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Can biofeedback techniques help anxiety disorders and Irritable Bowel Syndrome?

Publication date: 31 October 2012

Can biofeedback techniques help the treatment of anxiety disorders and the management of Irritable Bowel Syndrome in particular?

This post is a guest article by Antonio Martins-Mourao, PhD, who is a practising Clinical Psychologist and a Lecturer in Psychophysiology and Mental Health, at the Open University, where he also runs the QEEG & Brain Research Lab currently researching Anxiety disorders.

Antonio Martins-Mourao

Anxiety disorders are often accompanied by distressing and restricting symptoms that motivate patients to seek primary medical care and regular GP assistance. A prime example of anxiety-related co-morbidities includes acute gastrointestinal complaints such as Irritable Bowel Syndrome (IBS), which presents mechanisms quite similar to anxiety with clear consequences for patients’ everyday life management. IBS, in particular, has significant impact on the quality of life and productivity of sufferers, affecting 10% to 15% of the population in the UK, leading to an average loss of 20 working days per year. Conservative estimates suggest that IBS has a total direct cost of over 220 million pounds to the National Health System, per year.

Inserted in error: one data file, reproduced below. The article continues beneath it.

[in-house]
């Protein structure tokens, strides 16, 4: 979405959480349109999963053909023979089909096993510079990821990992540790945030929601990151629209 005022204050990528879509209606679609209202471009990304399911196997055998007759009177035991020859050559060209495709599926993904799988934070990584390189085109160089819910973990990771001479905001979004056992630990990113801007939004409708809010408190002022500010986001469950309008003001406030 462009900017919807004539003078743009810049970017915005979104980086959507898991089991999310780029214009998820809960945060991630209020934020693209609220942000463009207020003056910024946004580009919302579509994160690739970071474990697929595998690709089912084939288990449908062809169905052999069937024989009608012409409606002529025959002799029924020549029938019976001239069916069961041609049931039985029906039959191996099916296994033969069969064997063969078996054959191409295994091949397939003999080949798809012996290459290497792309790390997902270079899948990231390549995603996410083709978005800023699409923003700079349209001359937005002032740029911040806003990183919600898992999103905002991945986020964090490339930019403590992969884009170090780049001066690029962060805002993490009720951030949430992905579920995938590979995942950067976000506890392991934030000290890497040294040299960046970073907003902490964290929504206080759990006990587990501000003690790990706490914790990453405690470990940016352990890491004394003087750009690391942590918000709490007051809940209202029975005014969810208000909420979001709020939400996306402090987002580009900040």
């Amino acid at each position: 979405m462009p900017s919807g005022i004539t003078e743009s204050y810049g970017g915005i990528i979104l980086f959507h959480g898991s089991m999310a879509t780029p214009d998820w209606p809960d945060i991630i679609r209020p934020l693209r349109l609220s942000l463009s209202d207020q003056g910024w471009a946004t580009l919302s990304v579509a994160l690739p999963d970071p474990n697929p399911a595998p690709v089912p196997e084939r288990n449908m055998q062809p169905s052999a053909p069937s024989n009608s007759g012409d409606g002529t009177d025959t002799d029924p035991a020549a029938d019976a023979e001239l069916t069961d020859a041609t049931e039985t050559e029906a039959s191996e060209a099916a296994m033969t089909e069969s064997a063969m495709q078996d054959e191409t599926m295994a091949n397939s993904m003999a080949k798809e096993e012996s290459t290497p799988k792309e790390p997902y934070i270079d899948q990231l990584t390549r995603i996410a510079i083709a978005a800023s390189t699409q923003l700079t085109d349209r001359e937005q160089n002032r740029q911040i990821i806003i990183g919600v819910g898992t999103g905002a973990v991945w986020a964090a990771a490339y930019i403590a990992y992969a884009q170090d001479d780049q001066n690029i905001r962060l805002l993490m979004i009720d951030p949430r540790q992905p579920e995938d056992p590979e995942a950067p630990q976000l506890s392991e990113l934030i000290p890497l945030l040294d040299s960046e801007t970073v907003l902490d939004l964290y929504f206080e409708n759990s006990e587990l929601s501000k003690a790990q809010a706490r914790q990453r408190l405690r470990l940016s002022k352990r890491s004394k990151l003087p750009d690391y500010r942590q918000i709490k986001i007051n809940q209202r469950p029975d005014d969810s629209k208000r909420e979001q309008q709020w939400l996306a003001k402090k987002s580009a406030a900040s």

An obvious question in the minds of many GPs would be: is there an efficient and cost-effective way to help sufferers with Anxiety and IBS to manage their symptoms? As a matter of fact there is. Biofeedback is a simple yet powerful technique that has been shown to stabilize the autonomic nervous system, reducing anxiety levels and tackling IBS symptoms within weeks. HRV biofeedback, in particular, is a painless and non-invasive technique that uses the patient’s heart rate data and patterns of breathing to facilitate “mindful” mental shifts and improved cardiovascular system function to promote Autonomic health and homeostasis. Once the patients learn how to reduce their sympathetic activation, using simple equipment, their symptoms begin to subside, leading to greater autonomy, confidence and increased self-esteem.

HRV biofeedback can be used by GPs, nurses, counsellors and psychotherapists, to promote emotional states that enable significant symptomatic reduction. It is also supported by an impressive number of studies published showing its reliability and effectiveness in the treatment for a range of clinical disorders, including pain, cardiac rehabilitation, anxiety and stress-related disorders. When used in combination with talk therapies such as Cognitive Behavioral Therapy (CBT), Mindfulness-based Cognitive Therapy (MBCT) or Acceptance and Commitment Therapy (ACT) the outcomes can be even more effective, requiring less therapist time.

There is an additional advantage. Biofeedback is medication-free and can be used by patients, at home, after basic training.

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